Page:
The most common complaint I hear from brides on Facebook is “no one is helping me plan my wedding.” There’s definitely an expectation that wedding planning will be all fun and no stress. You imagine planning sessions with your friends or mom sitting around stacks of magazines and a couple of mimosas. Or you think your fiancé(e) will playfully debate what your color scheme and theme should be for your wedding. Instead you’re met with indifference (or worse bickering) from family and friends. And even your significant other shrugs when you ask which venue they like better.
But I’m here to tell you that you don’t have to go it alone when planning your wedding. These are my best tips for enlisting help or making the process a little less stressful. I did my research with other couples on what’s typical in the wedding planning process so you can have more fun planning and less worry.
Here’s what to do if no one is helping you plan your wedding:
Start with the basics of planning
The best first step is to take things one item at a time. If you have a solid to do list and sense of what needs to be done next, it will make things easier for you to divide up the tasks. You can identify which tasks will be fun for you to tackle, which tasks you can ask for help from different people in your circle, and which tasks you can afford to outsource to a professional.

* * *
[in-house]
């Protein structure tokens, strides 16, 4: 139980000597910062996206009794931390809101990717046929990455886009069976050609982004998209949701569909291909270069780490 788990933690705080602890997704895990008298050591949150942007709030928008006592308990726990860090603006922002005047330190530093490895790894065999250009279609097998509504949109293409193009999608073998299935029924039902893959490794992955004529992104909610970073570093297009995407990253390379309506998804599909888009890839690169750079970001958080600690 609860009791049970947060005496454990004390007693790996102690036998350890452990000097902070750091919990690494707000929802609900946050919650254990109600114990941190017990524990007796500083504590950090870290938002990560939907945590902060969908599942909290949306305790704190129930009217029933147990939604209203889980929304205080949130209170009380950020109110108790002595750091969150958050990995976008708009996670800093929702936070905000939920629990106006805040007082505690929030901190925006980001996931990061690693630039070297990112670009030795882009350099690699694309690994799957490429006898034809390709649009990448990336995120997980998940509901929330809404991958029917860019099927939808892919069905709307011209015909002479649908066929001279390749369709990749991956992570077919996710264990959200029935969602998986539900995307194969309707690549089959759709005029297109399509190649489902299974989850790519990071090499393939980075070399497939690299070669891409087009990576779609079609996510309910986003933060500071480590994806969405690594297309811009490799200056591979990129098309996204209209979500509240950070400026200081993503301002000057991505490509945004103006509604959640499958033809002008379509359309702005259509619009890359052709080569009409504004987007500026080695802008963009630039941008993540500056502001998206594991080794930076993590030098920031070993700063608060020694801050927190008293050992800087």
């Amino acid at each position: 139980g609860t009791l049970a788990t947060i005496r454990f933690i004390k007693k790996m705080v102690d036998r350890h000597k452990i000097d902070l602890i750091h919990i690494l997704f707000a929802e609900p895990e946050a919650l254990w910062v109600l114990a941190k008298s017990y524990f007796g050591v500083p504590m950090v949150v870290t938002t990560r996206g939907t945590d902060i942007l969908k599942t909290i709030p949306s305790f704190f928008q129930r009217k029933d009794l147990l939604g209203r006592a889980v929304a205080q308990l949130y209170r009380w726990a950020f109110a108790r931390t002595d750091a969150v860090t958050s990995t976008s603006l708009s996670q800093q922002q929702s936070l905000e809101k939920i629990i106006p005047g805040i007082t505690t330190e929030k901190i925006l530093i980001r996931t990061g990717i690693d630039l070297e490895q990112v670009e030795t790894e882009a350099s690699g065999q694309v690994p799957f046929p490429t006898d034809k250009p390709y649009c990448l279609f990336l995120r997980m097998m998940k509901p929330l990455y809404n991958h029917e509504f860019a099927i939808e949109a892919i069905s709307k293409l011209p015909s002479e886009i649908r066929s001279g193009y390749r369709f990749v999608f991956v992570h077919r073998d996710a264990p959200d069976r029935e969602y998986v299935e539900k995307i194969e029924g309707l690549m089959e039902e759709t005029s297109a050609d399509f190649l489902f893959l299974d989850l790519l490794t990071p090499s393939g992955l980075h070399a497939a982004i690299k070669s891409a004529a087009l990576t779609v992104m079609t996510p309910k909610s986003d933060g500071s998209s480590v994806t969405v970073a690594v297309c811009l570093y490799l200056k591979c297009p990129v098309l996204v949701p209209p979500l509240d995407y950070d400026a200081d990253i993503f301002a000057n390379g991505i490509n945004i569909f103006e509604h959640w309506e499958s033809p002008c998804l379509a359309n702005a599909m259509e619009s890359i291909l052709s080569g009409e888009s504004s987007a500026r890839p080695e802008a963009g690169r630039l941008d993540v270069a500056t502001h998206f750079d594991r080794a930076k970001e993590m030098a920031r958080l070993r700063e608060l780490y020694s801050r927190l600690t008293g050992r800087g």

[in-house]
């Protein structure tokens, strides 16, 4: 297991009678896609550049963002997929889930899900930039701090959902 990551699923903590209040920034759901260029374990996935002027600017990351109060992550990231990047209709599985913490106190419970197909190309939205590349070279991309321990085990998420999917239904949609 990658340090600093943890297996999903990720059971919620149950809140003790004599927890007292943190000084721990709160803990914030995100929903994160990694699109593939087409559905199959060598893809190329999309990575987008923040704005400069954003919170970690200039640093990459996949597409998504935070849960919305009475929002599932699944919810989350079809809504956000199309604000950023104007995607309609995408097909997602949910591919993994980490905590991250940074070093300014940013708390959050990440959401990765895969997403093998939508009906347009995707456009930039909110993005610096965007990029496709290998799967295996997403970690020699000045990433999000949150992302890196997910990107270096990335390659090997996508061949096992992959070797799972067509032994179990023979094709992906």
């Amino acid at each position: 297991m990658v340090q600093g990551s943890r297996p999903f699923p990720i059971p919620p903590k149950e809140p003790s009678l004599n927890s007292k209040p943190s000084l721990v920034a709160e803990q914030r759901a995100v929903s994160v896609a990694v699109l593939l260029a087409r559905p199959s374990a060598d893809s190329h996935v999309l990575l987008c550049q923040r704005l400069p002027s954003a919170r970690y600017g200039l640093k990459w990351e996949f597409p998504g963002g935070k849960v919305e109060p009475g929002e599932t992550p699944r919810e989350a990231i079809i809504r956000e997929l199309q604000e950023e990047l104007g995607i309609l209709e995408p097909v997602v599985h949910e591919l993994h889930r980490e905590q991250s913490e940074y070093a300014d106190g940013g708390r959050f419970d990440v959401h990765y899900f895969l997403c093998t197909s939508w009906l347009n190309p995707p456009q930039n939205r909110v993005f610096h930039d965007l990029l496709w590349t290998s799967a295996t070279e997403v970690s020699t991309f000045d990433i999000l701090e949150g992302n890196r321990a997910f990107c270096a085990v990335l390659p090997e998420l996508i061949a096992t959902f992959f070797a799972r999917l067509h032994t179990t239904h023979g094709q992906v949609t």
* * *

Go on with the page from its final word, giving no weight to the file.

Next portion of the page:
Grab a comprehensive checklist that has things organized by date, a physical planner or google doc, and start marking what you would like to do and what you’d like help with.
Enlist help from friends and family
Most often friends and family want to help but they just don’t know how or it’s not top of mind for them to reach out. Once you have your list, figure out who would be a good fit for each task and ask them if they wouldn’t mind taking it off your plate. Or plan an informal gathering with the goal of crossing something off in a fun way.
For example, if your mom loves baking and you know she has good taste, tell her your budget for the wedding cake and ask if she can research which local options are in your budget and have your date available. You can outsource the task to her entirely or ask if she can present 2-3 options for you to choose from.
Another example, if you need to address 200 save the dates, invite your maid of honor, best man and your significant other to an envelope stuffing and addressing party. Some wine, beer, and snacks will make the process a party that turns into a fun memory. Instead of you and your fiancé(e) creating a never-ending chore that ends in cramped hands and a lot of frustration.
Personally, I think a site like Zazzle can help a lot with the invitation side of things because they have a lot of matching accessories so once you pick your design, everything else can match! Plus they’re super affordable. Check out my review of Zazzle here.
Do significant others help with wedding planning?
It’s not uncommon for brides-to-be (or grooms) to feel like they are more interested and invested in the planning process than their future spouse. And it can cause a lot of tension if one person is doing all of the heavy lifting on what should be a shared responsibility.
But my research shows that most significant others do help out with wedding planning.
90% of people said that their partner was involved in the wedding planning process. While 10% of people said their partner was not involved.